Indiana University Kokomo celebrates 75 years as north central Indiana’s choice for higher education.
For three generations of West women, Indiana University Kokomo represents opportunity.
For Sheryl West, IU Kokomo meant she could go to college in her mid-20s, even though she had young children at home.
IU Kokomo allowed her daughter, Alyson West, to transition from a factory job to a career she loves as a middle school teacher. For her granddaughter, Emily (West) Doran, IU Kokomo is where she found her calling in law enforcement, began a fulfilling career, and met her husband, Andrew.
“The best things in my life have happened here, because of IU Kokomo,” said Emily, B.S. ‘14. “I played volleyball. I got a degree, I met my husband, and I found a career. I’m so glad I came here.”
“This has been a wonderful place for our family,” said Sheryl West, B.S. ’86, M.S. ’90, who retired from Peru Community Schools as a principal, after a 25-year career. “Without IU Kokomo, I would never have had the career I had. At my age, and with a family, I could never have earned a degree anywhere else.”
Sheryl West is proud of the opportunities her daughter and granddaughter have also had, because of IU Kokomo. Even when Alyson planned to be a manager in a factory, Sheryl knew she had a gift for teaching, and is happy she could earn the degree to make that possible.
“I’ve had an opportunity to go into her classroom many times,” she said. “She fits where she is very well. She’s loved by her students. I can’t go anywhere in town without her students running up and giving her hugs, and she is just beaming. I don’t think she would have had that kind of satisfaction in a factory job.”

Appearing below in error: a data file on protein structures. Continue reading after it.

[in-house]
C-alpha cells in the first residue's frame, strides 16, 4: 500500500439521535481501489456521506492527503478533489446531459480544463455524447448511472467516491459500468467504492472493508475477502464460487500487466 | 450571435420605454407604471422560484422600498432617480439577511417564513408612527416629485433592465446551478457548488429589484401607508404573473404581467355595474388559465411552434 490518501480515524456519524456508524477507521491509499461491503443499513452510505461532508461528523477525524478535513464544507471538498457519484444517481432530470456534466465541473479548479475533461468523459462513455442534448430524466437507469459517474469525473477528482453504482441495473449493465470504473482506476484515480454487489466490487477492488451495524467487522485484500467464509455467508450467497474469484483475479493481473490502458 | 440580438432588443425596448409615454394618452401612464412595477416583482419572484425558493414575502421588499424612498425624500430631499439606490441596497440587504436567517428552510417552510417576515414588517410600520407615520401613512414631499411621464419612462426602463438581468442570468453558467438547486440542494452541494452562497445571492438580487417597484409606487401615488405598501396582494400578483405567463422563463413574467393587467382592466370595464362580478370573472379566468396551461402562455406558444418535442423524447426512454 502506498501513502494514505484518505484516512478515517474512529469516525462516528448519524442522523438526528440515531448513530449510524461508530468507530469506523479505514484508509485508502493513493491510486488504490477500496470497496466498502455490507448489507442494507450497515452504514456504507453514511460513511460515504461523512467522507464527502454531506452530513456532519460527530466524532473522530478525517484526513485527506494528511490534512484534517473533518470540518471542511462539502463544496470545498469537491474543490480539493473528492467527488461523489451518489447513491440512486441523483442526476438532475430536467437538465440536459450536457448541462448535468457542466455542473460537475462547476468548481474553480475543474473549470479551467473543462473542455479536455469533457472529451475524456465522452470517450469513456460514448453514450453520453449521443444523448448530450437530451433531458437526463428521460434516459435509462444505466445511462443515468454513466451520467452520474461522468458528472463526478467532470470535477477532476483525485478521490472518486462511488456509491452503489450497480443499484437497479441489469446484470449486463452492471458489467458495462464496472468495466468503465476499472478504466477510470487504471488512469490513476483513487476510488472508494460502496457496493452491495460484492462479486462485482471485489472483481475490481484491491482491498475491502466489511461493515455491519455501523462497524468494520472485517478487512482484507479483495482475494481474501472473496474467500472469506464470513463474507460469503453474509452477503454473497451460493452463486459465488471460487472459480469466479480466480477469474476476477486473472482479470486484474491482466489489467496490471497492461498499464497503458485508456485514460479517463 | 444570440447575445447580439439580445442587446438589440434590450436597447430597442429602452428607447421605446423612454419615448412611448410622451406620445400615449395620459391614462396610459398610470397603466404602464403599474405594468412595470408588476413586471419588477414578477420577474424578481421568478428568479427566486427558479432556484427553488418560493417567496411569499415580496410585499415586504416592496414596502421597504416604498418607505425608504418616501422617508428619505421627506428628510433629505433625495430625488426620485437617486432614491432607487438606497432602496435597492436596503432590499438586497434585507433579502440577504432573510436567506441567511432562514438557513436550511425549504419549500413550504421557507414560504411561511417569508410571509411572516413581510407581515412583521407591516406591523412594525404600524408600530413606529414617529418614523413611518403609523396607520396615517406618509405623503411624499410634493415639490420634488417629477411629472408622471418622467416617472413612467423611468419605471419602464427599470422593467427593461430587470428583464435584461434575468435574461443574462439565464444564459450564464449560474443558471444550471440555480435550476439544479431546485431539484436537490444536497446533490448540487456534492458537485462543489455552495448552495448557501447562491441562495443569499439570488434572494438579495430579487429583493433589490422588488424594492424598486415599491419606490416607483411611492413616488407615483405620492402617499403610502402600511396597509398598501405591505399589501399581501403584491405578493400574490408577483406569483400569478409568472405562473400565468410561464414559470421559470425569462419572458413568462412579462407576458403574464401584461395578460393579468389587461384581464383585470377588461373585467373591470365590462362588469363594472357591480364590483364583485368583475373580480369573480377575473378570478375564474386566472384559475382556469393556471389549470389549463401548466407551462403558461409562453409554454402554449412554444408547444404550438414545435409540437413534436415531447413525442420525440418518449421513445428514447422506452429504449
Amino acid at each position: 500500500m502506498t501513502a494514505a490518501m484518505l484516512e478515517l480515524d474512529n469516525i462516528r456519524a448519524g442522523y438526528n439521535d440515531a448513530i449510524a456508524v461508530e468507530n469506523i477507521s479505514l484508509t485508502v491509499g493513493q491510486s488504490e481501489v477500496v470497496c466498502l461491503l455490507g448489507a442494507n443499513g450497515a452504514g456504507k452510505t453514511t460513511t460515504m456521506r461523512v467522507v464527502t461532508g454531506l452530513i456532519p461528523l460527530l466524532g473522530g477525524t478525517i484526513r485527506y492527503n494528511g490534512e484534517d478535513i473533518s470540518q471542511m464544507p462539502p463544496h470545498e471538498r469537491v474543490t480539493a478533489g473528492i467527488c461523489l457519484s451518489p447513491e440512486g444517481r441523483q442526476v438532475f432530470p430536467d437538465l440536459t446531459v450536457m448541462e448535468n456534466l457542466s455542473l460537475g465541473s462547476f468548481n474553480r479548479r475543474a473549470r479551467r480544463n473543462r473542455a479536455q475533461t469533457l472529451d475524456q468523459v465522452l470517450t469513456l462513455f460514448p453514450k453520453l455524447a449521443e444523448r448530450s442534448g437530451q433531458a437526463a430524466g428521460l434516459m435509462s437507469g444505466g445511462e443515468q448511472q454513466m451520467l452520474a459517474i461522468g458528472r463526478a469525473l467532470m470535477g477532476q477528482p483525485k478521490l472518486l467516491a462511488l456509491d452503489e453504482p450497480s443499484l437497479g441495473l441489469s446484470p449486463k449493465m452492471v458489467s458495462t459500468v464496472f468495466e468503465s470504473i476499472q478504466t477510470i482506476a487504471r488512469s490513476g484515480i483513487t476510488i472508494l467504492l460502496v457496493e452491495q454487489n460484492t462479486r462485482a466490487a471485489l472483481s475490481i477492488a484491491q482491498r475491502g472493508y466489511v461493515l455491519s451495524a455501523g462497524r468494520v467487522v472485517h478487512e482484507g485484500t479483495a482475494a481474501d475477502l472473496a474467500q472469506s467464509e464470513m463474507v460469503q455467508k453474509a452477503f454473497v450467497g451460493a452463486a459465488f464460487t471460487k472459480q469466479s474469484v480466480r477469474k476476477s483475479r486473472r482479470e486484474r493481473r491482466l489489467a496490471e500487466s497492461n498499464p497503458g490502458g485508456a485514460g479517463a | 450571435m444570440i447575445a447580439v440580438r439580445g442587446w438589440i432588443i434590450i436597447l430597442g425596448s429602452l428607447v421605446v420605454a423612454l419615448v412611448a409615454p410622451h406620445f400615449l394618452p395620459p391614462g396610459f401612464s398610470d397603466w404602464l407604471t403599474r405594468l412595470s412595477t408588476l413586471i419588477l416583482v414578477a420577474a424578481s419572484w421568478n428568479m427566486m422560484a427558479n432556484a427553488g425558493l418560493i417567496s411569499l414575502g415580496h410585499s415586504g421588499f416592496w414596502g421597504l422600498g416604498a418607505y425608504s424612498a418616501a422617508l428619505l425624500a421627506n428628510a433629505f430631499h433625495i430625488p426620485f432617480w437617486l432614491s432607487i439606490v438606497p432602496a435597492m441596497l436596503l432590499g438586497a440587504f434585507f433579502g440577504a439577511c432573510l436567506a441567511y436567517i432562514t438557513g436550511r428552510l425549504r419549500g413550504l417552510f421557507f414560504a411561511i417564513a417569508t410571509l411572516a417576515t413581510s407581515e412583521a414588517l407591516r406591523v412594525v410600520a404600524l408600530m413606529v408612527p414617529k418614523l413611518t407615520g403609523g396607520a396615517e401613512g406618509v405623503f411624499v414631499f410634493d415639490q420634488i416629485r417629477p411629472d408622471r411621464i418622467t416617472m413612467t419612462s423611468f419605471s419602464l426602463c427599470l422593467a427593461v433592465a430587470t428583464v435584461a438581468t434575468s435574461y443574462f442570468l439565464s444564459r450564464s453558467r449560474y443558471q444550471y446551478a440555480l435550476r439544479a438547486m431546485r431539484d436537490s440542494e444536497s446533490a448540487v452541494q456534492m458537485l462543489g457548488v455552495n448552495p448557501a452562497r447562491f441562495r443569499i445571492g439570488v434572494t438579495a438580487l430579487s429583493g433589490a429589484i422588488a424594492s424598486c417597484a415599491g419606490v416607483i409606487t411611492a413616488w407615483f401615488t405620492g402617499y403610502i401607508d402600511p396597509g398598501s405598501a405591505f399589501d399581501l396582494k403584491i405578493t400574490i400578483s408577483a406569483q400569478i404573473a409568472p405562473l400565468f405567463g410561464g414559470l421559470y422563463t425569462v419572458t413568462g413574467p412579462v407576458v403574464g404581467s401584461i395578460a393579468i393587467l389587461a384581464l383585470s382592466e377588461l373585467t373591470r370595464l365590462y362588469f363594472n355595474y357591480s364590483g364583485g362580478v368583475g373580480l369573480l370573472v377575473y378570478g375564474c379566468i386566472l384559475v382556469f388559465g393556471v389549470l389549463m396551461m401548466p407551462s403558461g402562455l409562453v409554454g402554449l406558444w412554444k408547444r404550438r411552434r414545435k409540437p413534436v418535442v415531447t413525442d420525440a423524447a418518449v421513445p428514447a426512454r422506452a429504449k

Emily agreed, adding that going to the grocery store with her mother is like accompanying a local celebrity.
“We really can’t go anywhere in public without meeting people she’s taught,” Emily said. “Every trip to the store gets extended because we stop and we talk, and we chat, and she runs into so many people she knows.”
IU Kokomo has been part of Emily’s life for as long as she can remember — she attended the campus daycare as a toddler and preschooler, while her mother was a student, and even attended class occasionally.
“I remember bringing her in on my first day,” said Alyson, now a social studies teacher at Maconaquah Middle School. “It was the first time she had been anywhere other than with family members. I told her I had to go to class, and I would be back later. She was just like, ‘Bye, Mom,’ and she was ready for me to leave.”
Emily noted that her office in the campus police department is where the daycare used to be.
She blazed trails at IU Kokomo as a student, as the campus’ first signed athlete, the volleyball team’s first libero, as the first female cadet in the IU Police Department at Kokomo, and later as its first female officer.
She also met her husband, Andrew Doran, B.S. ’13, who was a year ahead of her in the cadet program, and now is a Peru Police Department officer.
Doran found her purpose on campus, after initially enrolling only because of the chance to play volleyball. She’d considered teaching, like her mother and grandmother, but a teaching internship in high school convinced her it wasn’t for her. When she took her first criminal justice class, she knew that was what she wanted to do.
After her sophomore year, she gave up volleyball for the opportunity to be a cadet. Later, she completed the IU Police Academy, then served as a part-time officer in the campus police department, while finishing her degree — a full semester early, she is proud to note.
A full-time job opened shortly before she graduated, allowing her to begin her career on campus.
“I really have spent my whole life here,” Emily said.